Polaris, a world leader in off-road vehicles, recently acquired non-pneumatic tire [NPT] startup Resilient Technologies, and is now supplying Polaris ATVs, equipped with airless tires, to the US Military.
Various manufacturers have been investigating NPT technology, including leading tire manufacturers Bridgestone and Yokohama, but we haven’t seen them get much beyond low-speed unregulated applications. Bridgestone’s Tweel, for TireWheel, is the only airless tire on the market and is currently only available for construction applications, having proven to be reliable and nigh-indestructible.
Resilient Technologies, an NPT startup that was recently acquired by Polaris, a world leader in off-road vehicles, has developed something a little faster, but still hasn’t ventured into regulated automotive markets. One of Polaris’ contracts includes the Polaris ATVs with Resilient Technologies airless tires, to be supplied to the US Military.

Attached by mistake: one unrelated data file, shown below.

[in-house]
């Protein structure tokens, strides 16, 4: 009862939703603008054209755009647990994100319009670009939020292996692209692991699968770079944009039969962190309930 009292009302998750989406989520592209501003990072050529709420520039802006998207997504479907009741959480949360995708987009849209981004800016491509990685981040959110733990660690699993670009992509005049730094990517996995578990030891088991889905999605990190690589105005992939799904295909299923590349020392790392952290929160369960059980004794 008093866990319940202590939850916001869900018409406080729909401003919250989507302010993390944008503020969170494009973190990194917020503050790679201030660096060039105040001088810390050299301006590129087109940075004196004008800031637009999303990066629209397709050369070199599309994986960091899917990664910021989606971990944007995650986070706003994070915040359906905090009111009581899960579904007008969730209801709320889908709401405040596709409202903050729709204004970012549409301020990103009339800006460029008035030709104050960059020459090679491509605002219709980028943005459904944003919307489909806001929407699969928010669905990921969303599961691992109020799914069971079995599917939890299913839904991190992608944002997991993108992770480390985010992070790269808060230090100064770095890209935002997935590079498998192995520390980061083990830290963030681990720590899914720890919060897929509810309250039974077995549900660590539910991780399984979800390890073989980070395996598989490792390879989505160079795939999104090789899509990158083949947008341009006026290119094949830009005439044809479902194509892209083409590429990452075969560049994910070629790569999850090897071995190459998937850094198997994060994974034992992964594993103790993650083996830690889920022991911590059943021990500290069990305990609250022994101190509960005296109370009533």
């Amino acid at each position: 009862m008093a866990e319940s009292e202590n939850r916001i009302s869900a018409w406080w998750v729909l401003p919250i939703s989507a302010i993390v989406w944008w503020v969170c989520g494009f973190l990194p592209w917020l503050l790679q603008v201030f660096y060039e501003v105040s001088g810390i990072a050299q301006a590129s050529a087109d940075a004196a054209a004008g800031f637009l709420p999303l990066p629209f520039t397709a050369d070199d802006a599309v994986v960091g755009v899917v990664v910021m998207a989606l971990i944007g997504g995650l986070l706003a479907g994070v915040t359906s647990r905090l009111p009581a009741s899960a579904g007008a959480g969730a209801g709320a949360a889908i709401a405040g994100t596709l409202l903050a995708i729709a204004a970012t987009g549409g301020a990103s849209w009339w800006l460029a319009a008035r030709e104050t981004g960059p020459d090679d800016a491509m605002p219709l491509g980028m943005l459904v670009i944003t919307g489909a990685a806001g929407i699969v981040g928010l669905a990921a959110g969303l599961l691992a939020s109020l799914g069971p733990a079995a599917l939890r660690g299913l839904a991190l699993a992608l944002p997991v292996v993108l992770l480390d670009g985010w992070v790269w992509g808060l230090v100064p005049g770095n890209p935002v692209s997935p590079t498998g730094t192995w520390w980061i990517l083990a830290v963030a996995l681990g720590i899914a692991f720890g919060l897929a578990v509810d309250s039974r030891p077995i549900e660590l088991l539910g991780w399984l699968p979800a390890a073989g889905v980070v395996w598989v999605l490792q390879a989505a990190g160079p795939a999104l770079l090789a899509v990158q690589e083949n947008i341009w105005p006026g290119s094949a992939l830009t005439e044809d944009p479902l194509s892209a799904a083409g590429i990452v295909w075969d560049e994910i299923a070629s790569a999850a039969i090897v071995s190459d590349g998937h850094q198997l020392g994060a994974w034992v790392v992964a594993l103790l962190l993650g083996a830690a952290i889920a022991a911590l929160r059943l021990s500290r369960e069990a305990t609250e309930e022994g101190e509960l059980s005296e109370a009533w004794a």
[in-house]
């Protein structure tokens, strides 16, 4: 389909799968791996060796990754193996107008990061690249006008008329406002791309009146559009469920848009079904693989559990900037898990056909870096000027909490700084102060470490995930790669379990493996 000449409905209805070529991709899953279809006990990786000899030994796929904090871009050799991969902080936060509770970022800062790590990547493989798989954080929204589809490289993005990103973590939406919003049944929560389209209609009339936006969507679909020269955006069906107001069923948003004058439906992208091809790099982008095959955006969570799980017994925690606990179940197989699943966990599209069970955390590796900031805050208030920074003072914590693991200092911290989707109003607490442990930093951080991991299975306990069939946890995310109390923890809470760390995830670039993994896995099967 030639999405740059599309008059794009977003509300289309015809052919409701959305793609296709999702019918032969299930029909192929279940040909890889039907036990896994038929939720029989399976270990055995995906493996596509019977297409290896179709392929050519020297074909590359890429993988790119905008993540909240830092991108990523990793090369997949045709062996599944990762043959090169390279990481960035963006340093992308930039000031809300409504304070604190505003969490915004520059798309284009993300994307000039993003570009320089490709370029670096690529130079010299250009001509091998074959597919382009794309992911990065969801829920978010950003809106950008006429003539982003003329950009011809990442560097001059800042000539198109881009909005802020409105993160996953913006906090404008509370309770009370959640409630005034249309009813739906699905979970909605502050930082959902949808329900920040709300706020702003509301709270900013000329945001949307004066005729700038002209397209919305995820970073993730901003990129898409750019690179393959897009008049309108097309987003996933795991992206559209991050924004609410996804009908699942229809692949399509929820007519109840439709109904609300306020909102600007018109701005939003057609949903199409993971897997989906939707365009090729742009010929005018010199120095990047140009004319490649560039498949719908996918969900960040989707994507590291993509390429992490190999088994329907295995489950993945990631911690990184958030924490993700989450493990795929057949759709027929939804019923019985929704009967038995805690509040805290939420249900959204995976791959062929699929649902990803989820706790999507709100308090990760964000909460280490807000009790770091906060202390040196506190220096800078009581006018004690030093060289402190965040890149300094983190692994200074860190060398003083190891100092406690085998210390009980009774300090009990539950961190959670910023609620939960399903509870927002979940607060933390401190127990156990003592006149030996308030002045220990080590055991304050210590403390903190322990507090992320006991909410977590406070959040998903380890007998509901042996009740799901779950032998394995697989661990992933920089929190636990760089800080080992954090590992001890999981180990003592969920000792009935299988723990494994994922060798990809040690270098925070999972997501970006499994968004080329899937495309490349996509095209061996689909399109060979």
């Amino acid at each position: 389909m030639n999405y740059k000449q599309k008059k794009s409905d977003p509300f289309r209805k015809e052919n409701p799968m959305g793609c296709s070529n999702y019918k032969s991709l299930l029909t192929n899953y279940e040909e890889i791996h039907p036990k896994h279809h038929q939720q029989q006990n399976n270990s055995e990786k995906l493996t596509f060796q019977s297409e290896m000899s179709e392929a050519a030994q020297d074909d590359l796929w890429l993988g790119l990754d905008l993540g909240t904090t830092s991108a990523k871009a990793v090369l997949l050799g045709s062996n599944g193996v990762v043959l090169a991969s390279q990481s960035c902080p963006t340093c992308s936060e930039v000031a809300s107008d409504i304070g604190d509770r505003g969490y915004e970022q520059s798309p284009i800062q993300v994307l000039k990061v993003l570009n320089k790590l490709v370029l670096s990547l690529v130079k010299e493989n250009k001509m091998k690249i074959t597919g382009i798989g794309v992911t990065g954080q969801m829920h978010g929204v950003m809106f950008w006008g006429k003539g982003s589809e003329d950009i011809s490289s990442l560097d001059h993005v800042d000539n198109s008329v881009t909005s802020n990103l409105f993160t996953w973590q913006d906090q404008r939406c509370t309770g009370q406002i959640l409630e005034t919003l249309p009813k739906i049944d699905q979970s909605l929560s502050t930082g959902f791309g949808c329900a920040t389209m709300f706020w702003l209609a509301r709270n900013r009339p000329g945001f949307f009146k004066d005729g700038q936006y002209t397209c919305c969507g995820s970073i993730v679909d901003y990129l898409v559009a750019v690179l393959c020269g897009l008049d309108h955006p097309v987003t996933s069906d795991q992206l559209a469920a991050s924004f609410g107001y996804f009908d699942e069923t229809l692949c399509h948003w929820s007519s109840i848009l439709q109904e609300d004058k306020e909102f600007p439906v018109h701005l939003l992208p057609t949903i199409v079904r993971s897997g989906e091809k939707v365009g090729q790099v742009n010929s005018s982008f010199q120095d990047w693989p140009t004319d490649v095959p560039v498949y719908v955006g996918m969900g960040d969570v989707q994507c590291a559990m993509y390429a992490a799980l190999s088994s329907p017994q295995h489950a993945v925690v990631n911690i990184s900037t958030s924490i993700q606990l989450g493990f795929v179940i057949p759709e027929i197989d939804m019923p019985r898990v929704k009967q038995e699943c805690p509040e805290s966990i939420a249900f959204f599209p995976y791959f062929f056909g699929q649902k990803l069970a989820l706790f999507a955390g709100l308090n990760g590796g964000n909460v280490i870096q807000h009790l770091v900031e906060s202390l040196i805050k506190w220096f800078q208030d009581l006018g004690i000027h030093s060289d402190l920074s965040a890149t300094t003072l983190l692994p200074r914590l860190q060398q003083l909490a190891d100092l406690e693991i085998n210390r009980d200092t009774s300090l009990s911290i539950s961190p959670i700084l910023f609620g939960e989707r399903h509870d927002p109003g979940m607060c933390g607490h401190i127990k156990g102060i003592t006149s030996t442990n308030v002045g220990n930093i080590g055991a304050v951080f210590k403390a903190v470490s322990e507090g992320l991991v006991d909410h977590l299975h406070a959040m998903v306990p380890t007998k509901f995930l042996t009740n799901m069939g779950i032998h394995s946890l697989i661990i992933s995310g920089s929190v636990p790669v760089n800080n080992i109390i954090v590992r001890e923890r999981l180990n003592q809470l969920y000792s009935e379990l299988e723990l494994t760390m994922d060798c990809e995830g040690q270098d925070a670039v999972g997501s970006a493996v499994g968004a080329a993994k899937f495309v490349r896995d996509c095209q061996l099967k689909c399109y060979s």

The advantage for the airless tire, in military applications, is they do not require air pressure, which means that, even embedded with a railroad spike for 1,000 miles, the rider of the Polaris ATV only experienced a slight vibration. The airless tire then went on to 5,000mi when the tread finally wore out.
Of course, in the military, mobility can mean life or death but what about civilian applications? Since airless tires do not have air pressure, what kind of standard would be required to install them on conventional vehicles? It will likely be a few years before automakers can move into the automotive market, but the results could be stunning, if only to eliminate the age-old problem of proper air pressure and fuel economy.
According to the Environmental Protection Agency, one psi drop in air pressure equals at least a 0.3% drop in fuel economy. The lower the pressure goes, that number only climbs higher. Additionally, under-inflated tires are extremely unsafe, which is why all vehicles are now required to be equipped with tire-pressure monitoring technology. Airless tires could effectively eliminate both fuel economy and safety concerns.
Image © Resilient Technologies